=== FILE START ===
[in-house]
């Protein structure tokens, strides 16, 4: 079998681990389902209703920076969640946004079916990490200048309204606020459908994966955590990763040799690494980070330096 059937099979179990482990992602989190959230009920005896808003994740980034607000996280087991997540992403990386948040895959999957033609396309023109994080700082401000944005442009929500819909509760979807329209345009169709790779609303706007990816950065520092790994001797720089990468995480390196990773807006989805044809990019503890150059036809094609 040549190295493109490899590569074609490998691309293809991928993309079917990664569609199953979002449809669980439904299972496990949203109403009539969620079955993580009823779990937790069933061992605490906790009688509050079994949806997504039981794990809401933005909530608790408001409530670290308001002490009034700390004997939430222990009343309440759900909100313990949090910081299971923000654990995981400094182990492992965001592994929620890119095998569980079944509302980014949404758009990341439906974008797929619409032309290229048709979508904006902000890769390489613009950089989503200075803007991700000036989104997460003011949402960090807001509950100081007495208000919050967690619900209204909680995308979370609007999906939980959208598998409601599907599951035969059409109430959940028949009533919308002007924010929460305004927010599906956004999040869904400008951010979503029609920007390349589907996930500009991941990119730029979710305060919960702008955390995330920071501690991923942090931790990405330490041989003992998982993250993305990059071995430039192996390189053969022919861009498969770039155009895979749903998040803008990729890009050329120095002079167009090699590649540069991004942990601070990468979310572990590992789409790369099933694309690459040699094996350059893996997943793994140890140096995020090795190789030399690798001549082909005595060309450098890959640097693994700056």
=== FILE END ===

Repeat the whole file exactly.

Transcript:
[in-house]
């Protein structure tokens, strides 16, 4: 079998681990389902209703920076969640946004079916990490200048309204606020459908994966955590990763040799690494980070330096 059937099979179990482990992602989190959230009920005896808003994740980034607000996280087991997540992403990386948040895959999957033609396309023109994080700082401000944005442009929500819909509760979807329209345009169709790779609303706007990816950065520092790994001797720089990468995480390196990773807006989805044809990019503890150059036809094609 040549190295493109490899590569074609490998691309293809991928993309079917990664569609199953979002449809669980439904299972496990949203109403009539969620079955993580009823779990937790069933061992605490906790009688509050079994949806997504039981794990809401933005909530608790408001409530670290308001002490009034700390004997939430222990009343309440759900909100313990949090910081299971923000654990995981400094182990492992965001592994929620890119095998569980079944509302980014949404758009990341439906974008797929619409032309290229048709979508904006902000890769390489613009950089989503200075803007991700000036989104997460003011949402960090807001509950100081007495208000919050967690619900209204909680995308979370609007999906939980959208598998409601599907599951035969059409109430959940028949009533919308002007924010929460305004927010599906956004999040869904400008951010979503029609920007390349589907996930500009991941990119730029979710305060919960702008955390995330920071501690991923942090931790990405330490041989003992998982993250993305990059071995430039192996390189053969022919861009498969770039155009895979749903998040803008990729890009050329120095002079167009090699590649540069991004942990601070990468979310572990590992789409790369099933694309690459040699094996350059893996997943793994140890140096995020090795190789030399690798001549082909005595060309450098890959640097693994700056």